Study and Results: Words (title words, abstract words or full text) are often used as data in information science research. Frequency distributions of word (co)occurrences are generally very skewed, and the resulting data matrices are sparsely filled. Consequently these matrices contain many zero’s and one’s. The latter implies that many co-occurrences are unique observations, and this implies that the statistical methods for analyzing the data have to be selected even more carefully than usually. The paper shows how a lack of methodological scrutiny may result in interpretations that are completely false.
What’s New? Using discriminant analysis (and, more generally, cluster techniques) for analyzing word co-occurrences is very risky, as the data violate the conditions of this technique. Although discriminant analysis is considered to be robust with respect to violation of these conditions, we showed that this is not the case for bibliometric data.
Limitations: As it stands the paper only reanalyzes one study. A more formal proof of the problems may be useful to generalize the results.
From JASIST, v. 54 (2)
Newby, G.B., Greenberg, J. & Jones, P. (2003). Open source software development and Lotka’s Law: Bibliometric patterns in programming, pp. 1169-178.
Study and Results: This research applies Lotka's Law to metadata on open source software development. Lotka's Law predicts the proportion of authors at different levels of productivity. Open source software development harnesses the creativity of thousands of programmers worldwide, is important to the progress of the Internet and many other computing environments, and yet has not been widely researched. We examine metadata from the Linux Software Map (LSM), which documents many open source projects, and Sourceforge, one of the largest resources for open source developers. Authoring patterns found are comparable to prior studies of Lotka's Law for scientific and scholarly publishing. Lotka's Law was found to be effective in understanding software development productivity patterns and to offer promise in predicting aggregate behavior of open source developers.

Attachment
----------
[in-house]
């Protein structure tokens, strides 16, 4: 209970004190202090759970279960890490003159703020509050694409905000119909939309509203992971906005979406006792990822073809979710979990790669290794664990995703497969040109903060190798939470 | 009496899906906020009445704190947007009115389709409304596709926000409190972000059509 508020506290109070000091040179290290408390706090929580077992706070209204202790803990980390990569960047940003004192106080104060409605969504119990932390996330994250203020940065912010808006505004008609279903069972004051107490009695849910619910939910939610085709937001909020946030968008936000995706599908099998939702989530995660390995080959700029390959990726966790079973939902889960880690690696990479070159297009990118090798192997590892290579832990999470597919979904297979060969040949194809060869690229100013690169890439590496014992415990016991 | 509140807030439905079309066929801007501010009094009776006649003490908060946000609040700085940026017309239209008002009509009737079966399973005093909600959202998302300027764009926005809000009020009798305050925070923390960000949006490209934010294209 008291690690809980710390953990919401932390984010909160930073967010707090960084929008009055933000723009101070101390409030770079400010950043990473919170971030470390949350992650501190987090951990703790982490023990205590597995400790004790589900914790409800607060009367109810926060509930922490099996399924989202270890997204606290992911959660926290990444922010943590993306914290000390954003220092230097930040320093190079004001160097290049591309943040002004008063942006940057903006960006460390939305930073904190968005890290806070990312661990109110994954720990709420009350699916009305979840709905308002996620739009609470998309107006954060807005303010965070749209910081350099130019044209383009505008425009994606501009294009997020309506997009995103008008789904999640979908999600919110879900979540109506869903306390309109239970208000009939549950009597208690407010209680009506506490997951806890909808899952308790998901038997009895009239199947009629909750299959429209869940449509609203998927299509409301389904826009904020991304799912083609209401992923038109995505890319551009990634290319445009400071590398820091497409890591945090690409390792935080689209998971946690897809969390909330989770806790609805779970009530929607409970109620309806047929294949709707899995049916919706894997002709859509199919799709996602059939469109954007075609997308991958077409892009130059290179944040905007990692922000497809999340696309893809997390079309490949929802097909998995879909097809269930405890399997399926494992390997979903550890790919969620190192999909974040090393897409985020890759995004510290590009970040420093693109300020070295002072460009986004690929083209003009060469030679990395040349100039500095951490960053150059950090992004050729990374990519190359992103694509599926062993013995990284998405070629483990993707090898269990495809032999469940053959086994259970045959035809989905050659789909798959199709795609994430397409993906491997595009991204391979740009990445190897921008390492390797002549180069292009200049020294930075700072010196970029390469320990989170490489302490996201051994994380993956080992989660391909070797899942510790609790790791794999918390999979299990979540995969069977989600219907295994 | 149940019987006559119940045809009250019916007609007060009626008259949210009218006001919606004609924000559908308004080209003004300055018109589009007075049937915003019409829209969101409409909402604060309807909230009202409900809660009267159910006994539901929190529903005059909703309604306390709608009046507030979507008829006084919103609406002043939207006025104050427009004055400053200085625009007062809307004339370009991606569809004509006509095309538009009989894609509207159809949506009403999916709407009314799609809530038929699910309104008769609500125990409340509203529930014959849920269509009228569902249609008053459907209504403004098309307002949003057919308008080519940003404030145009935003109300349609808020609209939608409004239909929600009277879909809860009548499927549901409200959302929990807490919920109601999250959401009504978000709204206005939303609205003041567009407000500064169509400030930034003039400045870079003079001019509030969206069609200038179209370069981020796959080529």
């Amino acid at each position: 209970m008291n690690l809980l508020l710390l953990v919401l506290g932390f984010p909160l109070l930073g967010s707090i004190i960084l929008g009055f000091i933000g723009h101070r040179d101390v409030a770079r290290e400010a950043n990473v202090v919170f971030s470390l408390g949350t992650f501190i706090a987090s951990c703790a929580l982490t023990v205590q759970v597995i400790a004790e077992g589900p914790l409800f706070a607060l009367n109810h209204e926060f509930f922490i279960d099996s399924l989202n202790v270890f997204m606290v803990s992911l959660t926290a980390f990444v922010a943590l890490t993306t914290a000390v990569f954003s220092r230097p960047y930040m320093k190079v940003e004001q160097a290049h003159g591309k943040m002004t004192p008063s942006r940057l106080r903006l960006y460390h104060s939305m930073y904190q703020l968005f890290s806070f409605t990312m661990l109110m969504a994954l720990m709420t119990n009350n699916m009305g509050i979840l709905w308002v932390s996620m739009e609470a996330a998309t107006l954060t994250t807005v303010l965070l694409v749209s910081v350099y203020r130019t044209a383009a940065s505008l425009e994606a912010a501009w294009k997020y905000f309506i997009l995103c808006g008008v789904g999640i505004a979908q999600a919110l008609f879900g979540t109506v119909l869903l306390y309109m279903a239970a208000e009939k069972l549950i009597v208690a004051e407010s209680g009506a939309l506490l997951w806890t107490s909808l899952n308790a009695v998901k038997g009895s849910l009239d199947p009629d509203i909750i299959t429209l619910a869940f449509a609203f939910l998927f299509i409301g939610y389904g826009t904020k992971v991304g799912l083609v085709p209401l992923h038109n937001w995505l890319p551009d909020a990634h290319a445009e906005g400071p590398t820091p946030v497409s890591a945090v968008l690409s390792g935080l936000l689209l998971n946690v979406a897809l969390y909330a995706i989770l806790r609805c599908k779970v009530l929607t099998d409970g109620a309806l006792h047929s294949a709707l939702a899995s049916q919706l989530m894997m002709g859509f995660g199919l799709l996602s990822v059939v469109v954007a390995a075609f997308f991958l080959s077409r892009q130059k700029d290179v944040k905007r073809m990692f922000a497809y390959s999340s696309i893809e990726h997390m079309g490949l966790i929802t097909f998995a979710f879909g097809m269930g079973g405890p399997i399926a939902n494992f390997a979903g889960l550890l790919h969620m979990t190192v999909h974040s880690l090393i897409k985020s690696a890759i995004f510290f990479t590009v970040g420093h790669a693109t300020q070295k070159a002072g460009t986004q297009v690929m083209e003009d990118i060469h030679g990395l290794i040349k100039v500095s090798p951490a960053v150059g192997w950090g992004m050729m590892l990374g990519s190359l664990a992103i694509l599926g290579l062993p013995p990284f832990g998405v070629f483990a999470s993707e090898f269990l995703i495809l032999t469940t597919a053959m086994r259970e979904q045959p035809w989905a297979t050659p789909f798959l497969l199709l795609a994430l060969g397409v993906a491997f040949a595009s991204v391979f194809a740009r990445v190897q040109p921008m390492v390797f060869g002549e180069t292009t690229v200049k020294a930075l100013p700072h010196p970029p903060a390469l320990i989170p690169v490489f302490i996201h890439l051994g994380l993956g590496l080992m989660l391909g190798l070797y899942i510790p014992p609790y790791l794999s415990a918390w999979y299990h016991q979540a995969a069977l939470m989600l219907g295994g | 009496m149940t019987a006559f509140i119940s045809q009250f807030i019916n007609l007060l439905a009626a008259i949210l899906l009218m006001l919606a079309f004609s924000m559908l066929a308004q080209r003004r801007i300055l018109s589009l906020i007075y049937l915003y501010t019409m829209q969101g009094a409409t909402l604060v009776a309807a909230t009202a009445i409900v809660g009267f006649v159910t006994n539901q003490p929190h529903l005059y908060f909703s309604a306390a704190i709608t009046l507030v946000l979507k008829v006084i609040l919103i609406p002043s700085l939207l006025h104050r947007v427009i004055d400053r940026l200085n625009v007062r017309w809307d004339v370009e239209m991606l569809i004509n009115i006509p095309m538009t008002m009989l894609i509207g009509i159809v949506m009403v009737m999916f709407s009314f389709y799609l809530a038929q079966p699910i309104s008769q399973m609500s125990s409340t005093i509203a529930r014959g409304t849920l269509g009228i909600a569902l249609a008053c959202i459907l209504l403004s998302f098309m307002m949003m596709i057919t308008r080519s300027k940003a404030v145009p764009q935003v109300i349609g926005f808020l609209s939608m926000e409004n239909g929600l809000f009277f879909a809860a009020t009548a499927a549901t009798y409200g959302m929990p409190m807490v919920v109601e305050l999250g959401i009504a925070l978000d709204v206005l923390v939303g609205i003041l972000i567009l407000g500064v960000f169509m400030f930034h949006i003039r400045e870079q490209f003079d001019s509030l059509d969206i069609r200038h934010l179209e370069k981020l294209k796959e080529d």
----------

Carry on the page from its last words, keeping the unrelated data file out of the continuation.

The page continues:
What’s New? Open source software development has seldom been studied. Furthermore, many uses of empirical data for Lotka's Law have had problems. In particular, this research points out a limitation in Pao's method.
Limitations: Open source software changes quickly. Thus, there have been new developments and other studies since this work was completed.
Belefant-Miller, H. & King, D.W. (2003). Profile of faculty reading and information-use behaviors on the cusp of the electronic age, 179-181.
Study and Results: While the majority of a university faculty's work deals with information or knowledge – finding, getting, reading and using it, basic data in the literature on these information-use behaviors is often fragmentary, when available. We analyzed the demographic portion of a library use survey given to the faculty and staff of the University of Tennessee at Knoxville in 1993 in order to profile their information-related activities. Journal articles were the predominant type of document that faculty both read and authored. Faculty averaged 4.2 journal subscriptions per person, of which 84% were paid for personally. Twenty-five percent of the faculty had obtained some funds for information products and of those funded the median amount provided was $500. Faculty spent 24 minutes per day using e-mail and 78 minutes per week using the non-e-mail computer network. Faculty reported publishing 3.0 journal articles per year and 31% of the faculty had won an award for professional contributions in the previous two years.
What’s New? This study provides a baseline for comparisons of behaviors from the paper era and for future studies in the electronic era by being from a time when both paper and electronic resources were accepted and available.
Limitations: The sample is limited to University of Tennessee faculty and staff.
Copyright © 2003, American Society for Information Science and Technology